A temporary solution to the financial problems of a large student loan guarantor was announced yesterday, but not by the Education Department, which has been discussing a possible takeover of the Kansas organization for more than a week.

The Student Loan Marketing Association, known as Sallie Mae, announced it may extend an additional $200 million in credit to the Higher Education Assistance Foundation (HEAF), an Overland Park, Kan., guarantor that department officials last week said they expected to collapse. Sallie Mae, which lent HEAF $200 million last year, has expressed interest in taking over the financially troubled guarantor.

The Education Department was involved in negotiations on the $200 million loan, but spokeswoman Etta Fielek denied the department had guaranteed repayment. She said the loan would probably see HEAF through the fiscal year, when the government would begin repaying the guarantor 100 percent of loan defaults, instead of 80 percent.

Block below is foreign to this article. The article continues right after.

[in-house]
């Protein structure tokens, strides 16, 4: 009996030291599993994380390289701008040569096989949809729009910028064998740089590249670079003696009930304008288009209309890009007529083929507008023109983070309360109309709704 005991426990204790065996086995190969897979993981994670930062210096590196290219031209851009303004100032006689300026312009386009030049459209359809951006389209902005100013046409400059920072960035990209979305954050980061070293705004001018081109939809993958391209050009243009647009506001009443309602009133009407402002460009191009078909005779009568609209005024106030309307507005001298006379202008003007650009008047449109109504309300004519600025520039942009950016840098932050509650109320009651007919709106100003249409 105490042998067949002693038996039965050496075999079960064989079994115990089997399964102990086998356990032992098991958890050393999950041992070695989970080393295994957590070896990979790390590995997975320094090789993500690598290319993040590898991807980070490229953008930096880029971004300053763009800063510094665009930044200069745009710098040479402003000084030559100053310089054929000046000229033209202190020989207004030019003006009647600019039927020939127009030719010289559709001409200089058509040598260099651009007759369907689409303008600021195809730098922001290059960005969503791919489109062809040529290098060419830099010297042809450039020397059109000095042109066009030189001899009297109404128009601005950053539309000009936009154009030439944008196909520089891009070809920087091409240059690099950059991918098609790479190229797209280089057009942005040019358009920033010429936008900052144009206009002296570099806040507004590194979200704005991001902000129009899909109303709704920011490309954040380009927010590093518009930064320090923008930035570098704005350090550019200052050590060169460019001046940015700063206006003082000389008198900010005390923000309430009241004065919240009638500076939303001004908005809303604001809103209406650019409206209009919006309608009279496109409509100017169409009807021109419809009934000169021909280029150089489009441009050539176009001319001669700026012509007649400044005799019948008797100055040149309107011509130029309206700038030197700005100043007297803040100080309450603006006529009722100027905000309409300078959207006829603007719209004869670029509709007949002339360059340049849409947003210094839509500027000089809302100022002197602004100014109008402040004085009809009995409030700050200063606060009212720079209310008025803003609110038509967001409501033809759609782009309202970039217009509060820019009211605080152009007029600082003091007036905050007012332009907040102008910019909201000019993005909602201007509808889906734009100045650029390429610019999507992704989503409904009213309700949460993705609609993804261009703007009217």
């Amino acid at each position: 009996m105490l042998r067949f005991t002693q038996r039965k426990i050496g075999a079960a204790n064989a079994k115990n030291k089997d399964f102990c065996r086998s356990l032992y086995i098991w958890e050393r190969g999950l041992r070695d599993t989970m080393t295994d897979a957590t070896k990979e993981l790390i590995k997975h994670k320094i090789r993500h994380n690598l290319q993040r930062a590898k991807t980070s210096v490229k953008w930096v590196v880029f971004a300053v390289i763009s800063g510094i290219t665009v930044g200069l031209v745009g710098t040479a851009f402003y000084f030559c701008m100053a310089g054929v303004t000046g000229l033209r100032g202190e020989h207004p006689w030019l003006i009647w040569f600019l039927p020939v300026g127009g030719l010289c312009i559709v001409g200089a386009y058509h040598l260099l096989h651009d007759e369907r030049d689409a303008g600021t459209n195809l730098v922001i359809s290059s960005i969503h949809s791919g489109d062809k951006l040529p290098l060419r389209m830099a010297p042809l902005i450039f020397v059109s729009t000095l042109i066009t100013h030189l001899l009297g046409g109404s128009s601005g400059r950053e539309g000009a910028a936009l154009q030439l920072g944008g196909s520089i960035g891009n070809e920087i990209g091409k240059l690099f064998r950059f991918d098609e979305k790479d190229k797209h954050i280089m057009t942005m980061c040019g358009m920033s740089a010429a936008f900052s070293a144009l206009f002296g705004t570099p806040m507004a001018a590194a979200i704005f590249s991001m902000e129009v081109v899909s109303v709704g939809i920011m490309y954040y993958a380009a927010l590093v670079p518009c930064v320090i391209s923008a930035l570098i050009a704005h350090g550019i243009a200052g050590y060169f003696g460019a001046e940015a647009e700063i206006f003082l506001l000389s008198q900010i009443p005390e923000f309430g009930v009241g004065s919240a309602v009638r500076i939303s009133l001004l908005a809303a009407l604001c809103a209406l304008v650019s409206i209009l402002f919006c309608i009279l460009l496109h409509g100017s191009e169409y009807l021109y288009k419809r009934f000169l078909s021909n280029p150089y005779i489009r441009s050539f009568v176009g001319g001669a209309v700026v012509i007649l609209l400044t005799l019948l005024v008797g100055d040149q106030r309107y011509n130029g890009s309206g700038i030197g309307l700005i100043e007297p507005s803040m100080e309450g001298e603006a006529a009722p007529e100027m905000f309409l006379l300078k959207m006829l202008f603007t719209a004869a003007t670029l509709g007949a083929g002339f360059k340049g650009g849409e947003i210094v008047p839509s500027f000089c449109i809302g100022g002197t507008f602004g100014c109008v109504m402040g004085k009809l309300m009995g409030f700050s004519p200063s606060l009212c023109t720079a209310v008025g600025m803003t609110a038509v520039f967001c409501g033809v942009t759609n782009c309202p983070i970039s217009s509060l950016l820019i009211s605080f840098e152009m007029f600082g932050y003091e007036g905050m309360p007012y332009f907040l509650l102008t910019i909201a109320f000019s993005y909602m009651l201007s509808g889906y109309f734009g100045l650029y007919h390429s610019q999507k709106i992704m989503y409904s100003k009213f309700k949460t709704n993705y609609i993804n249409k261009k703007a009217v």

"I don't buy the idea of a loan guarantee. We are doing exactly what we would be doing anyway," Fielek said.

But a Sallie Mae news release suggested that the department had provided an indirect guarantee in the form of "assurances" that the government would continue to repay HEAF for defaults. Last week, a HEAF official cited a federal guarantee of a private loan to HEAF as a possible solution.

Meanwhile, a team from the department inspector general's office in Chicago has arrived at HEAF offices in St. Paul, Minn., according to Lynn Greenwood of HEAF. A department auditing team from Washington has departed, Fielek said.